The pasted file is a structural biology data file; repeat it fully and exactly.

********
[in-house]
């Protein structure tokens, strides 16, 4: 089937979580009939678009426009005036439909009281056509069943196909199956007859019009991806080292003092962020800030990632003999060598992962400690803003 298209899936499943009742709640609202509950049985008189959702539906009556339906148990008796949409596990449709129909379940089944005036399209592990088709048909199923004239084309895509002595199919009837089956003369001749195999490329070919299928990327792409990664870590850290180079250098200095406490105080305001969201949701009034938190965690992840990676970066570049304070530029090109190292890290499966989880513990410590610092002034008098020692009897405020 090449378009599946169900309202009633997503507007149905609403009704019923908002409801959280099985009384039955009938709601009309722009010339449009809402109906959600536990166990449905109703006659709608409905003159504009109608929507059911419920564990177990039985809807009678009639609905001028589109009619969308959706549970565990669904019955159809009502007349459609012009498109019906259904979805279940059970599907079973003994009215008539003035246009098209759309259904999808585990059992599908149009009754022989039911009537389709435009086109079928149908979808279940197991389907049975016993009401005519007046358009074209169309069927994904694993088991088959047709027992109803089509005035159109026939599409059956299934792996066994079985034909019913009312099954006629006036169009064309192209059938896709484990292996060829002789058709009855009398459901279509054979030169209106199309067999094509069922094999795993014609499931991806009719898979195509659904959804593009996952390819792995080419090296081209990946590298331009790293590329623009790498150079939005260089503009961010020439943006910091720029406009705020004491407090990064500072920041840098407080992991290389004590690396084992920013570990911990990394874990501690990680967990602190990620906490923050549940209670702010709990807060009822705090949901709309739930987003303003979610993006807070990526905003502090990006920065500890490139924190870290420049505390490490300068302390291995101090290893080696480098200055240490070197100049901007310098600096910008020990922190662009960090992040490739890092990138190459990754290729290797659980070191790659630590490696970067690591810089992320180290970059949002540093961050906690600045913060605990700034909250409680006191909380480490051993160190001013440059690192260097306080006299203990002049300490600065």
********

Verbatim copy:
[in-house]
């Protein structure tokens, strides 16, 4: 089937979580009939678009426009005036439909009281056509069943196909199956007859019009991806080292003092962020800030990632003999060598992962400690803003 298209899936499943009742709640609202509950049985008189959702539906009556339906148990008796949409596990449709129909379940089944005036399209592990088709048909199923004239084309895509002595199919009837089956003369001749195999490329070919299928990327792409990664870590850290180079250098200095406490105080305001969201949701009034938190965690992840990676970066570049304070530029090109190292890290499966989880513990410590610092002034008098020692009897405020 090449378009599946169900309202009633997503507007149905609403009704019923908002409801959280099985009384039955009938709601009309722009010339449009809402109906959600536990166990449905109703006659709608409905003159504009109608929507059911419920564990177990039985809807009678009639609905001028589109009619969308959706549970565990669904019955159809009502007349459609012009498109019906259904979805279940059970599907079973003994009215008539003035246009098209759309259904999808585990059992599908149009009754022989039911009537389709435009086109079928149908979808279940197991389907049975016993009401005519007046358009074209169309069927994904694993088991088959047709027992109803089509005035159109026939599409059956299934792996066994079985034909019913009312099954006629006036169009064309192209059938896709484990292996060829002789058709009855009398459901279509054979030169209106199309067999094509069922094999795993014609499931991806009719898979195509659904959804593009996952390819792995080419090296081209990946590298331009790293590329623009790498150079939005260089503009961010020439943006910091720029406009705020004491407090990064500072920041840098407080992991290389004590690396084992920013570990911990990394874990501690990680967990602190990620906490923050549940209670702010709990807060009822705090949901709309739930987003303003979610993006807070990526905003502090990006920065500890490139924190870290420049505390490490300068302390291995101090290893080696480098200055240490070197100049901007310098600096910008020990922190662009960090992040490739890092990138190459990754290729290797659980070191790659630590490696970067690591810089992320180290970059949002540093961050906690600045913060605990700034909250409680006191909380480490051993160190001013440059690192260097306080006299203990002049300490600065």